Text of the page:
When a new version comes out we just package it up (if it's not already a usable pkg), upload it to the server, swap the old package in Jamf Admin with the new package, change the three Self Service policies to use the new package, and then change the smart groups to use the new version. Doing it in that order means that the self service polices will run the right version even if the user is clicking it because they had an even older version.

I just LOVE when I can use a script to do the install though. No need to package anything, just test the script to make sure it still works and change the version numbers in the smart groups.

Some scripts that I've started using include...
• Install Adobe Acrobat Reader
• Install Adobe Flash
• Install Chrome
• Install Firefox ESR
• Install Java 7
• Install Sierra
• Install Slack
• Install VLC

And we use the Featured category as the default category on launching self service, and important updates or new installs are marked as Featured to emphasize their importance (Security, functionality, or work mandated new app). Updates go in a category simply called "Updates". A category called "Installed" is where the reinstall policies could be found (in addition to being in other categories like Internet for browsers). Between the Search, putting stuff in multiple categories, and flagging important stuff as Featured we've tried to make it easy for our users to stay up to date.

We tell them they should check Self Service before they go on any assignments (never know when you'll go to a bombed out village in Syria and its too late to get that important update), and at least check self service once a week otherwise.

New Contributor II

What I ended up doing is modifying our current policies (prefixed with Deploy-) so that they are set up just for self service purposes. IE scoped them out to all computers, removed all triggers except a custom trigger, deploy_<appname>, and changed the frequency to ongoing. This makes the apps always available in self service. Next I created new policies (prefixed with Auto-) which will keep our automation in place. These policies are scoped to the smart groups for systems that do not have the apps, have a trigger for reoccurring check-in and a frequency of once per computer. All the Auto- policies do is call jamf policy -event deploy_<appname> which is what rderewianko suggested. Overall this seems to be working well and only requires us to maintain the Deploy- policies. Thank you all for your input!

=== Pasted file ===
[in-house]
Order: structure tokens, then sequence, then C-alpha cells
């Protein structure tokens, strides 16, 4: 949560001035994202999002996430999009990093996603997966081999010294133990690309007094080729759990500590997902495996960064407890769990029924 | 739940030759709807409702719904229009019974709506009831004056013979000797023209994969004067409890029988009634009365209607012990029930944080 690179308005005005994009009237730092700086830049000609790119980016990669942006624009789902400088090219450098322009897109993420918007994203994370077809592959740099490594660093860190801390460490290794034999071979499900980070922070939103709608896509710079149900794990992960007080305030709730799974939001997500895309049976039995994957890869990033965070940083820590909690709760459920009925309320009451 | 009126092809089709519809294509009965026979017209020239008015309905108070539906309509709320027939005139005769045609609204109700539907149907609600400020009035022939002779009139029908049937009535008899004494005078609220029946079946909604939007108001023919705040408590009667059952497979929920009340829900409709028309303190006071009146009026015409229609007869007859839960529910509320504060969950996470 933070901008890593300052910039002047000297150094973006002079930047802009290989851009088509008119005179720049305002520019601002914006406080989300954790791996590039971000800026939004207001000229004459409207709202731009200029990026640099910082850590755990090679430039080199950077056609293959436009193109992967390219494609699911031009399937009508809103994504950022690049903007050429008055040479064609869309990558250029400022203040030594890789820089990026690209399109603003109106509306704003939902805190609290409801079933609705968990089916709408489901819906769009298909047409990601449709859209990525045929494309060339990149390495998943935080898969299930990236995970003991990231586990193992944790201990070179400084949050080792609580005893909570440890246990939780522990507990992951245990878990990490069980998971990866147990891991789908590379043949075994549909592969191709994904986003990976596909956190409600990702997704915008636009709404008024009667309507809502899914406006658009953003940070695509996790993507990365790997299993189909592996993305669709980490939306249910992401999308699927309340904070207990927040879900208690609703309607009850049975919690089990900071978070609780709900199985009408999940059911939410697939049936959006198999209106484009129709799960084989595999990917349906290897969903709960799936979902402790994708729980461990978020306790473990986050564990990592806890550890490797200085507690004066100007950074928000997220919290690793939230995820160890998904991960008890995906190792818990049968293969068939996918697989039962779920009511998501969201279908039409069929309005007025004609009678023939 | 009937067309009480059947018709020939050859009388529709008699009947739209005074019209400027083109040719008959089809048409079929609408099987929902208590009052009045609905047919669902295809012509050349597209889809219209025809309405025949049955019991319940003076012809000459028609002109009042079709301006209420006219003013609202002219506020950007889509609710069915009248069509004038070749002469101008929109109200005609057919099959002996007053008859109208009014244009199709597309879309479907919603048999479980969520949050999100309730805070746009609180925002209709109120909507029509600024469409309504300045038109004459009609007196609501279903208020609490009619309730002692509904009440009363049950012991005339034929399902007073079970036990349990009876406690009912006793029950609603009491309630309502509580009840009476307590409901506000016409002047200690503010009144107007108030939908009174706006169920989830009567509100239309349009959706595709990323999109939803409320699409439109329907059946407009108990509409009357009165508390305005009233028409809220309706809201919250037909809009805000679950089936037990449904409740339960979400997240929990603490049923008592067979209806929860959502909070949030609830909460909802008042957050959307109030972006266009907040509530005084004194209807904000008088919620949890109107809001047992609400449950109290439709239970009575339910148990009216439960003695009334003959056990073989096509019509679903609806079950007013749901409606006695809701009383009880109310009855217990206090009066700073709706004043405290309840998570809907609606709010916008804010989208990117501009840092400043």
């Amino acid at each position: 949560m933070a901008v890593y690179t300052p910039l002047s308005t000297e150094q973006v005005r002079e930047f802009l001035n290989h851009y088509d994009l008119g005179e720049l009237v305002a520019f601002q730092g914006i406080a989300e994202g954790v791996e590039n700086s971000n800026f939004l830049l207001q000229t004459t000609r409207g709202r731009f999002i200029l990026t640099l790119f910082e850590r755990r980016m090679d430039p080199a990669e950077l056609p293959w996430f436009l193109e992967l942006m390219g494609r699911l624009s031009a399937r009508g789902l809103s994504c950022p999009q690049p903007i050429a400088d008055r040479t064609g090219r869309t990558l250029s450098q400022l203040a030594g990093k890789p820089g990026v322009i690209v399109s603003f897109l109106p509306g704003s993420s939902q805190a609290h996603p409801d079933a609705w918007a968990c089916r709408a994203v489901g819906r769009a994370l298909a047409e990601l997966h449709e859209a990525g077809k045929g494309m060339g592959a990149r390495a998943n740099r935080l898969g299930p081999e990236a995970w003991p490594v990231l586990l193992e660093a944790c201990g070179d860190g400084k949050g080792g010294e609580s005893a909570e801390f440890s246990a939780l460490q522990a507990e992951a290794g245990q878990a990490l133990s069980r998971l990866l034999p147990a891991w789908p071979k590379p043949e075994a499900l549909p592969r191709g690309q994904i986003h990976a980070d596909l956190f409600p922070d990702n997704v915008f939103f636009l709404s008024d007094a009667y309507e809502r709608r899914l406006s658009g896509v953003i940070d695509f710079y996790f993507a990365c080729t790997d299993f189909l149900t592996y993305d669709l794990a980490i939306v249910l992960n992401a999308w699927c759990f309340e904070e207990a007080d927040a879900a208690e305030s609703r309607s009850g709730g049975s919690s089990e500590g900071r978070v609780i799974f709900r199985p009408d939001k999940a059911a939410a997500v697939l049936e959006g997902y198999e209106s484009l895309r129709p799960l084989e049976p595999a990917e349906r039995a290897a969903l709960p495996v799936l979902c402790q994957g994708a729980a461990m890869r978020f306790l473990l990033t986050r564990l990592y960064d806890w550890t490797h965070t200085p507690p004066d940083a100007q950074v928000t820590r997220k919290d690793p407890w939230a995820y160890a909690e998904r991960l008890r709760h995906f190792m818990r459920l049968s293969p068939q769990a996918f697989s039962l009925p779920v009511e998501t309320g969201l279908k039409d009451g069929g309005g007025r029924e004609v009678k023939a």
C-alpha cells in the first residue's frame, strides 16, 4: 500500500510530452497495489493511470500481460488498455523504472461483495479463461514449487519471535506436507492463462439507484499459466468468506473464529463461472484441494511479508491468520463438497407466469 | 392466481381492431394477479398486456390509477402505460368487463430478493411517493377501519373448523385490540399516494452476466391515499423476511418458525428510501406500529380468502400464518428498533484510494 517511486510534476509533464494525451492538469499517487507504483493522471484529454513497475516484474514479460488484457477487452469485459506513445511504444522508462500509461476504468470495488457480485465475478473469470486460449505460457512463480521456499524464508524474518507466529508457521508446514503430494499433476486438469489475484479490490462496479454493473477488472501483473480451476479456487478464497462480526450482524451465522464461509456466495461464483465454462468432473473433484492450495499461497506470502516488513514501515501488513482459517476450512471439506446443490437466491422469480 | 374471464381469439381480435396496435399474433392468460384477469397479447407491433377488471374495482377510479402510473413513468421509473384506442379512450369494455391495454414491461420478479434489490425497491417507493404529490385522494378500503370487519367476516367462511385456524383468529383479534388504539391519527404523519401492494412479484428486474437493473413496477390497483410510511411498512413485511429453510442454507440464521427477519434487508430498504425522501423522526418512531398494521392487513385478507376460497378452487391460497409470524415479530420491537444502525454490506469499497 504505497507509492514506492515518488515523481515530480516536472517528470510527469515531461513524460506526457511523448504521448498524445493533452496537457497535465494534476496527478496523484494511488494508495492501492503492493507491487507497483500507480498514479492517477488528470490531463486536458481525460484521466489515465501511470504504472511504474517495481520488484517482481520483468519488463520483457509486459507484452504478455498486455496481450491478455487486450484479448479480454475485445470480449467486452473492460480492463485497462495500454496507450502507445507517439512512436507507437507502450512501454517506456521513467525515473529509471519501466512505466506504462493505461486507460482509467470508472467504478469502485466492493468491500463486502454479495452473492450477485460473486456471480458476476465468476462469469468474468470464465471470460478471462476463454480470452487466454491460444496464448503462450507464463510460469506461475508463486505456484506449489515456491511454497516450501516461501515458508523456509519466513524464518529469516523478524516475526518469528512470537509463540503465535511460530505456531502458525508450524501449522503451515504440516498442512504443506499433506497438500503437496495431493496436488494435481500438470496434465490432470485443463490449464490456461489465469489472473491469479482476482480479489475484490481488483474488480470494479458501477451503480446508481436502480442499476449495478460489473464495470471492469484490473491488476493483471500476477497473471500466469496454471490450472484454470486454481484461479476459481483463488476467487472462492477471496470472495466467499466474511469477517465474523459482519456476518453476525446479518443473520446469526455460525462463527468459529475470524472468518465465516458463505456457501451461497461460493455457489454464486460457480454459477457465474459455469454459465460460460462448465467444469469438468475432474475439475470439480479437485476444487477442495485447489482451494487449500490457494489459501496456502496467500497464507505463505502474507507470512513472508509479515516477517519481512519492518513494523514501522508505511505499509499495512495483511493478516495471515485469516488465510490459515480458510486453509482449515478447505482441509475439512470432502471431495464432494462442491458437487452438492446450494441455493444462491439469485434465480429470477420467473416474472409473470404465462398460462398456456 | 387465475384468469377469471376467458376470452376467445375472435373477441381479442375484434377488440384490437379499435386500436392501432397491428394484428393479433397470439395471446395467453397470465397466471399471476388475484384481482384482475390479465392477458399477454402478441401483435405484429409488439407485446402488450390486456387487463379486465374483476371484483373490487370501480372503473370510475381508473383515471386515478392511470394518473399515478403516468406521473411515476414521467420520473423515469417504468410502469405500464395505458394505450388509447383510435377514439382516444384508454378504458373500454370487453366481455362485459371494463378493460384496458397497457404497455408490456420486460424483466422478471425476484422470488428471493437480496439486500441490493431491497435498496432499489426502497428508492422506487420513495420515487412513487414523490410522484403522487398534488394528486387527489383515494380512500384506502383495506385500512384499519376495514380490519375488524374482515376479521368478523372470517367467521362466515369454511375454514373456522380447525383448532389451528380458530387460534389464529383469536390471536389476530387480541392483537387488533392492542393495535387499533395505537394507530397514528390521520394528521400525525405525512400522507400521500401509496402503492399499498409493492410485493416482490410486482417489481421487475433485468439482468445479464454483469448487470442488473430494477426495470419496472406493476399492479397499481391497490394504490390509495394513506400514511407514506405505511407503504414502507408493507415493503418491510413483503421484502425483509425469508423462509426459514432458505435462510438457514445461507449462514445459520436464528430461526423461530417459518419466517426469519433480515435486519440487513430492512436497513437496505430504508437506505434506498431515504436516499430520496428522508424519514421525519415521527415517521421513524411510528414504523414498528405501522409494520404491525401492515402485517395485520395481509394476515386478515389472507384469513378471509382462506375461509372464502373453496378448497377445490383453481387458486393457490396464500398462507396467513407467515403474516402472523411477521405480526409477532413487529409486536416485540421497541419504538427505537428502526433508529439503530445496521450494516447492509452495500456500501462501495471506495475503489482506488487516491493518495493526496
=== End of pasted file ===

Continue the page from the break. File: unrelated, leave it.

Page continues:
New Contributor III

Saw this post and wanted to ask a question as I am trying to fully understand Self Service. I put a policy in there to run all Apple updates by script (softwareupdate -i -a). I want users to be able to run all updates at their convenience and it seems to work. However, on my test Macs, when I restore to a previous state, to begin testing again, that update script runs again on first check-in. I don't understand why it automatically runs when its only in Self Service with no triggers. I remove the test Mac from Jamf completely, remove Jamf Framework, restore to previous state, 12.12.x, re-enroll into Jamf using a different name. The Mac checks in, gets all the standard policies I have setup, but them I see the softwareupdate script run. I am obviously doing something wrong here. I want that Self Service policy to be available to all my Macs enrolled, all the time. If someone wants to update their Mac, they can at their convenience, then run it again a month or so later if needed. Does this make sense? Thanks

Legendary Contributor III

@tavaresj Have you double checked to make sure there are no other policies scoped to those Macs that might be getting triggered? Like something that uses the check-in trigger? Outside of that, check to make sure the Self Service policy has no triggers assigned to it. When setting up a Self Service policy, the Self Service app essentially becomes the trigger, so all the other triggers can and should be disabled, with the possible exception of the custom event trigger, which would only get called by a script or by someone in Terminal, but not by the computer on it's own.